I’m not advocating sorcery. Capitalise All and Black and you will see that, just for a change, my focus is what we can learn from sport in general and rugby in particular.

One of the differences between rugby and, say, football is the amount of change in its rules. Aficionados laugh at the line outs of yesteryear when lifting in the line out was banned rather than being the thing of beauty it is today. And changes happen every season. This year tackles that involve contact with the head are being clamped down on (sort of) and teams have to adapt. On Saturday I saw no neck rolls – the practice of getting an opponent out of the ruck by twisting his neck so that he has the option of parting either form the ruck or his torso – because this was outlawed in 2013/14. But there are still some reckless tackles that involve contact with the head – one incident in the Wales v Australia game comes to mind although it was deemed not to be illegal and so I can’t comment. Both England and New Zealand seem to have adapted to the new rules very well – nether team was penalised for this. For businesses this ability to adapt to new rules that also seem to be constantly changing is also essential.  GDPR is our current “high tackle” law and those that understand it will not be held back.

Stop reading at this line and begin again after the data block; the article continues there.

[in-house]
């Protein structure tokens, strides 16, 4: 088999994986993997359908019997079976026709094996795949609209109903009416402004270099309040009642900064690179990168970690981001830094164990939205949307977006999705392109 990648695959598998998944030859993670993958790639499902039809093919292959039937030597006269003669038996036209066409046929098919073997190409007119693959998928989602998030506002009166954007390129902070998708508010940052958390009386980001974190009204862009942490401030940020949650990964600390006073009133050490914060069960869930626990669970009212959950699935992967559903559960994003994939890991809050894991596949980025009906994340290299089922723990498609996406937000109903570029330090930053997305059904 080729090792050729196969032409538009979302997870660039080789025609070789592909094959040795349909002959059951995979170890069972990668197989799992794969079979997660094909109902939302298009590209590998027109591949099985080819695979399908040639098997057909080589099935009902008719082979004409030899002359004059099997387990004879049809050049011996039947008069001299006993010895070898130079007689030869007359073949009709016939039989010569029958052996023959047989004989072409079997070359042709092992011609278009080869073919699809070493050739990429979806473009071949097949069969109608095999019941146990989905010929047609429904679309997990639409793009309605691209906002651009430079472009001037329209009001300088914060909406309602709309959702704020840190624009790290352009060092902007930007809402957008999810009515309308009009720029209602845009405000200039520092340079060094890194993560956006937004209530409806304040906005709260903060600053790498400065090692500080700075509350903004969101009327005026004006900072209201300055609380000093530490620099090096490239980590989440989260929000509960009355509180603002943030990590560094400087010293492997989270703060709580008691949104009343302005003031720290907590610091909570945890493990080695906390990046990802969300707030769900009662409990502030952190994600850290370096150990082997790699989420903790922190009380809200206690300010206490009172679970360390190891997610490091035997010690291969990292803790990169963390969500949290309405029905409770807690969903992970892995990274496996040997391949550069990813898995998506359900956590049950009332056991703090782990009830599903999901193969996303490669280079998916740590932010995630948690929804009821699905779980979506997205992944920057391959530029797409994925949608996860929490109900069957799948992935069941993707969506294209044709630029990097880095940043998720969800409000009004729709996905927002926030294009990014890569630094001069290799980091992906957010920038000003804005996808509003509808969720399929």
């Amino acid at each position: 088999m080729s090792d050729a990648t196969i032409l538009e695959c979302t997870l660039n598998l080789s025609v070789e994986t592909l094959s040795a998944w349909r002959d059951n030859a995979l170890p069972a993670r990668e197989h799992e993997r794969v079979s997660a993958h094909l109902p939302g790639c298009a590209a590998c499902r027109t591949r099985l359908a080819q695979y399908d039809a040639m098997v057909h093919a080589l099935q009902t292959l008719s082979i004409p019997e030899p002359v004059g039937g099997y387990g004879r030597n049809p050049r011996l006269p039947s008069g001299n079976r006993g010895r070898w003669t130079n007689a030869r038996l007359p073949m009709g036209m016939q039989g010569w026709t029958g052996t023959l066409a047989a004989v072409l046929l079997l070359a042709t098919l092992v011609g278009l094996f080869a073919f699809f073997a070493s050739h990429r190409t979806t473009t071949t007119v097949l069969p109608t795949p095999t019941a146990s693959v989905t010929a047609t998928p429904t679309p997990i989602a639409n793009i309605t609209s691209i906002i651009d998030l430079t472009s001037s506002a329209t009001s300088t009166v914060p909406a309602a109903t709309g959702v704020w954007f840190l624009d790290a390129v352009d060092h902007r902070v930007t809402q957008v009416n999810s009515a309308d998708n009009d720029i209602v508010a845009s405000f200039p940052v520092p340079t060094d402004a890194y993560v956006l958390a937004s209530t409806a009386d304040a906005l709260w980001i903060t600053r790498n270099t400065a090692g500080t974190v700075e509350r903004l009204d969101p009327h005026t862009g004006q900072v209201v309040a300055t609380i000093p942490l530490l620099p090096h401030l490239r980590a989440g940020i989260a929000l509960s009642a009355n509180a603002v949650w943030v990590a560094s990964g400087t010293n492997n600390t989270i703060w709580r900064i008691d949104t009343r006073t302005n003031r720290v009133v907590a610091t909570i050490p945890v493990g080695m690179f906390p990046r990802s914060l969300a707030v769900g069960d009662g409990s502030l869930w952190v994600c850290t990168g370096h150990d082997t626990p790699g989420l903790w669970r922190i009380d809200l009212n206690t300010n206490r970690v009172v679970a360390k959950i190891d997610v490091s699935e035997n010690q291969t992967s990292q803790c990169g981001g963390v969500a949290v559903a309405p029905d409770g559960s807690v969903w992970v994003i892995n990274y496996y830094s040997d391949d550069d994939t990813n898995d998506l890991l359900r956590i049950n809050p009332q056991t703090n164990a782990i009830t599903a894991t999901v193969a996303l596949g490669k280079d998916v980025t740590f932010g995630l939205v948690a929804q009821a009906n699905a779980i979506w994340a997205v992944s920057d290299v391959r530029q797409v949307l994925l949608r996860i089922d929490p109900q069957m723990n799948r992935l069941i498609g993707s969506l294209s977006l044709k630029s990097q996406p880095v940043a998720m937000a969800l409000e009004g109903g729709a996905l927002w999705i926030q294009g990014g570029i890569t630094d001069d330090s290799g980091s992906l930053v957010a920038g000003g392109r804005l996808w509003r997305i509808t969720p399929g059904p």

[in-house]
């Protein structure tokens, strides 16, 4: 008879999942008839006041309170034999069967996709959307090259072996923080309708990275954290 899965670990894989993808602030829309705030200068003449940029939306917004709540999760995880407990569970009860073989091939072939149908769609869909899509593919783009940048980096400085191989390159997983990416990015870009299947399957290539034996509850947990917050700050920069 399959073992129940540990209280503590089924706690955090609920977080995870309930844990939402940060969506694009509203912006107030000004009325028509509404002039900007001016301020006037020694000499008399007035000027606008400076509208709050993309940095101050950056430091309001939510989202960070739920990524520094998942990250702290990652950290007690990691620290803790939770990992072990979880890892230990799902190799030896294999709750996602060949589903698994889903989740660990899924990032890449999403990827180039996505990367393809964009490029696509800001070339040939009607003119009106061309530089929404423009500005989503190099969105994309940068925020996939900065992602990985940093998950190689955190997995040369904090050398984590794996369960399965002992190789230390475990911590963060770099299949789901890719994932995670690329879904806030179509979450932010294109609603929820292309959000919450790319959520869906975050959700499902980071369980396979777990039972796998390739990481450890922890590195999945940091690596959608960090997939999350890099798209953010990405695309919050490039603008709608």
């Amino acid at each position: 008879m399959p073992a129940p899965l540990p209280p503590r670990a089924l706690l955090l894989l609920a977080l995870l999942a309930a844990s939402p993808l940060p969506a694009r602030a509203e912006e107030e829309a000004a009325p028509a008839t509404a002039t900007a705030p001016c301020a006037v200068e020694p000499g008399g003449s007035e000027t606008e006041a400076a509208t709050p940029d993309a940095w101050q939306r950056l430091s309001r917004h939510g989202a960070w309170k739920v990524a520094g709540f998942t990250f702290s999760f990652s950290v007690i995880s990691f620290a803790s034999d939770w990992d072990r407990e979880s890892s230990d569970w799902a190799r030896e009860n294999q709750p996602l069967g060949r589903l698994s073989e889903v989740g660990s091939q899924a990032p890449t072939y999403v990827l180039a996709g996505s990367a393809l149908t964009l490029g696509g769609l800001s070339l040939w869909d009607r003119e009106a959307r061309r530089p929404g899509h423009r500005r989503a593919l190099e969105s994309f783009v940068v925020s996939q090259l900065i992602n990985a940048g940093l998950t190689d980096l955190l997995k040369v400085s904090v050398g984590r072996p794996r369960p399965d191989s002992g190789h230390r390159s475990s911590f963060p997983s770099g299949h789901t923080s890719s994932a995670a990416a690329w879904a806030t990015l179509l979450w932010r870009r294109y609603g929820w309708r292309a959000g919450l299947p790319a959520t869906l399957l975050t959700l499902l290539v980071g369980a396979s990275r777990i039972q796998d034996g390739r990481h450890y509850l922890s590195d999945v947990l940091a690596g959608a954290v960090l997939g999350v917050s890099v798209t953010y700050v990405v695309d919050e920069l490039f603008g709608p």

Understanding the environment allows you to perform well, and both teams performed extremely well at times. England sucked in the All Black defence and gave Chris Ashton the easiest run in he could have asked for against international opposition. They followed this with a push over from the forwards (and a few backs too).

Then nothing. Not a point scored by the all whites in the remaining 60 minutes. Why? Because the All Blacks adapted to the specific challenges posed by the game. They subdued us and then penetrated our defence, as

well as our attack, a process which we, um, didn’t.

I think it is this ability to deal with what is happening NOW and deal with it NOW that is the exceptional skillset that makes the All Blacks one, if not the, leading sports teams in the world. Feeling supported enough to be confident, to accept failure (two tries) and suggest a new approach, comes from a culture of continuous improvement in which the fundamental human need for safety is so well entrenched that it can be forgotten and risk – changing the processes – is safer than safety – keeping bu**erring on as the bulldog spirit exhorts. That may sound upside down. Maybe it’s because it’s practised by a team that is on the ‘bottom’ side of the world?